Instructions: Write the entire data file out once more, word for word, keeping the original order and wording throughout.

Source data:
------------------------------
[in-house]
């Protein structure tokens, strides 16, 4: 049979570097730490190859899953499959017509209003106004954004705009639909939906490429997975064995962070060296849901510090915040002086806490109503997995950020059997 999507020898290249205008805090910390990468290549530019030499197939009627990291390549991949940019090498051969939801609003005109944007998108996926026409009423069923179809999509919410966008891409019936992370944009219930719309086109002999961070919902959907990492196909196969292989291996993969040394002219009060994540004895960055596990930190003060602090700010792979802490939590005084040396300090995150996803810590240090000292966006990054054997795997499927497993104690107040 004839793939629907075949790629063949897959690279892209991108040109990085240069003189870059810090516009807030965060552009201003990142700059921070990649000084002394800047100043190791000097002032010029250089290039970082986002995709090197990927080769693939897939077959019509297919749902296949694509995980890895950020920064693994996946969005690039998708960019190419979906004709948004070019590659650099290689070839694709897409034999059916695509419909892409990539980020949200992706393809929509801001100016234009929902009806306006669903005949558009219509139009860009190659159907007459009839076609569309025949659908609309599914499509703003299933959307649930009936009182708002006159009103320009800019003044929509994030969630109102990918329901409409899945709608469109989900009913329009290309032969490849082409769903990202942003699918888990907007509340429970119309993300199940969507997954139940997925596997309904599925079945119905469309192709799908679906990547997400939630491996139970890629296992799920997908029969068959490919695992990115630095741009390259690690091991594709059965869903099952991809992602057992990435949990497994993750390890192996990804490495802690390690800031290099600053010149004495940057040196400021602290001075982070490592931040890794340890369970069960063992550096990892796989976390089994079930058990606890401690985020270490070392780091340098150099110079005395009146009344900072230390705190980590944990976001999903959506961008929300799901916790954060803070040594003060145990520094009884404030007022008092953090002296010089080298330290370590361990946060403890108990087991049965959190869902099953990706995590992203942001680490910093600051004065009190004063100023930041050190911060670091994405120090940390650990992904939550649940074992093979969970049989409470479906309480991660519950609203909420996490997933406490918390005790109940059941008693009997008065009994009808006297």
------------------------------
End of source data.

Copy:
[in-house]
């Protein structure tokens, strides 16, 4: 049979570097730490190859899953499959017509209003106004954004705009639909939906490429997975064995962070060296849901510090915040002086806490109503997995950020059997 999507020898290249205008805090910390990468290549530019030499197939009627990291390549991949940019090498051969939801609003005109944007998108996926026409009423069923179809999509919410966008891409019936992370944009219930719309086109002999961070919902959907990492196909196969292989291996993969040394002219009060994540004895960055596990930190003060602090700010792979802490939590005084040396300090995150996803810590240090000292966006990054054997795997499927497993104690107040 004839793939629907075949790629063949897959690279892209991108040109990085240069003189870059810090516009807030965060552009201003990142700059921070990649000084002394800047100043190791000097002032010029250089290039970082986002995709090197990927080769693939897939077959019509297919749902296949694509995980890895950020920064693994996946969005690039998708960019190419979906004709948004070019590659650099290689070839694709897409034999059916695509419909892409990539980020949200992706393809929509801001100016234009929902009806306006669903005949558009219509139009860009190659159907007459009839076609569309025949659908609309599914499509703003299933959307649930009936009182708002006159009103320009800019003044929509994030969630109102990918329901409409899945709608469109989900009913329009290309032969490849082409769903990202942003699918888990907007509340429970119309993300199940969507997954139940997925596997309904599925079945119905469309192709799908679906990547997400939630491996139970890629296992799920997908029969068959490919695992990115630095741009390259690690091991594709059965869903099952991809992602057992990435949990497994993750390890192996990804490495802690390690800031290099600053010149004495940057040196400021602290001075982070490592931040890794340890369970069960063992550096990892796989976390089994079930058990606890401690985020270490070392780091340098150099110079005395009146009344900072230390705190980590944990976001999903959506961008929300799901916790954060803070040594003060145990520094009884404030007022008092953090002296010089080298330290370590361990946060403890108990087991049965959190869902099953990706995590992203942001680490910093600051004065009190004063100023930041050190911060670091994405120090940390650990992904939550649940074992093979969970049989409470479906309480991660519950609203909420996490997933406490918390005790109940059941008693009997008065009994009808006297």